Democrat Dan Glickman has seen the American political process work – and not work – from various perspectives.
He has been a U.S. representative from Kansas (1977-1994), secretary of agriculture in the Clinton administration (1995-2001), director of Harvard’s Institute of Politics (2001-2004) and a lobbyist for Hollywood (2004-2010).
He’ll be in Charlotte on Thursday to talk about ways to fix what has been widely described as a dysfunctional political system, especially in Washington.
Glickman, 69, recently spoke with the Observer. The Q&A has been edited.
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Q. Your commission did what Congress has not done: got a bunch of Democrats and Republicans together to act and even compromise. Are you showing Congress the way as well as offering 65 reform proposals?
A. We had liberals, conservatives, extreme conservatives, extreme liberals, and people in the middle. It took a lot of time, and we had a lot of in-depth discussions.
That’s something Congress doesn’t do – spend the necessary time to drill down into these issues. But if you spend enough time and you’re focused on an objective, I think compromise and consensus-building is possible, even likely.
Now there are things that made our situation different. We had lots of time. It’s something Congress doesn’t have a lot of – in part because they’re spending all their time raising (campaign) money.
Q. Many think tank reports suggesting similar reforms are gathering dust. What’s the chance Congress will act on these?
A. Most think tanks don’t do advocacy. We’ve got a team that’s out working to implement these recommendations over the next year or two. And we have folks going up to (Capitol) Hill and lobbying on them.
The reaction (from Congress) has been positive. They view this report as comprehensive. Some simple things that we recommended – a five-day workweek, for example – are things most members would like to see done. Hopefully, this report will help facilitate that.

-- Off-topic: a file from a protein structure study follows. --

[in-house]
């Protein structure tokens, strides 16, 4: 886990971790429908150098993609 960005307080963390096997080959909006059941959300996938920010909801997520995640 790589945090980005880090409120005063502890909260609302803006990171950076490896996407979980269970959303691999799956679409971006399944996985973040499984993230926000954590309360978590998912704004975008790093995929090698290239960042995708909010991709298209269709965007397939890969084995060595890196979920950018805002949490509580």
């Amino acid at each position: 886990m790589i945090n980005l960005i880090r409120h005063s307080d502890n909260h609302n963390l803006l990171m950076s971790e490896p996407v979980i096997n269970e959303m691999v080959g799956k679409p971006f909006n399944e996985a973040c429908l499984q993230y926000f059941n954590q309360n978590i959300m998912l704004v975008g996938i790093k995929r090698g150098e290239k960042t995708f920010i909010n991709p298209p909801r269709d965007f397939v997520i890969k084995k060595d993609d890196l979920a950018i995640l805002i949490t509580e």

Q. What can ordinary people do?
A. People need to speak personally and loudly to their members of Congress about actions they want to see our government take. The public is not as engaged as they need to be in letting Congress know that they will look with deep suspicion on those members who don’t try to work things out – on moving the highway bill or dealing with immigration or just getting along.
What’s happening is that members of Congress largely hear from people at the extremes and don’t hear from people in what I call the center part of the political equation.
Q. In Congress, it seems as if moderates are an endangered species. What can be done to bring those people in the middle back into power?
A. I think most members of Congress are actually in that center-left/middle/center-right category. But because of congressional redistricting, most districts are now homogenous one-party districts. Therefore, the extremes on the right and the left tend to dominate. That makes it tough for members of Congress to gravitate toward solutions.
And that, accompanied by the changing nature of the media, has created a culture where consensus-building and compromise are viewed as weakness.
Q. Public approval of Congress is in single digits. What would have the most impact in restoring that trust?
A. Congress ought to work like normal people do, which is every (weekday). Part of their job is (meeting with) their constituency. So they do need to go home on a periodic basis. But not come (to Washington) on a Tuesday morning and leave on Wednesday, (as they do) more and more.
The most important thing Congress can do is to work to pass substantive legislation, where people can see they’re doing their work. They need to show the ability to pass things. Now you can’t even get nominees for federal jobs confirmed. If the public’s business isn’t getting done, it leads folks to (wonder), “Why do we even have a government?”
Q. What about the role of the president?
A. Sometimes when we focus on Congress, we under-focus on the role of the White House. The president is the only one who speaks for all the people. The leadership that a president shows is critical to getting things done. I’m sure it’s true that it’s very difficult to work with the partisanship in Congress. But without a president trying to overcome that – working on it day by day – these problems are hard to solve.
Q. The commission calls on Americans 18 to 28 to give one year of public service. That’s not a new idea, but it’s not usually linked with political reform. How would it help fix the system?
A. The sense of responsibility and community, which you certainly see in the military and, classically, in “The Greatest Generation,” as Tom Brokaw wrote about, is something that helps build a country and makes sure its foundations are strong.
It also allows people to see others (outside) their traditional social mix, and it tends to give them a belief that what you do on the ground can change lives. So it creates a culture of engagement. And that is what is missing now.
It also tends to help with voting – most people who serve also vote. That’s also an important part of American democracy.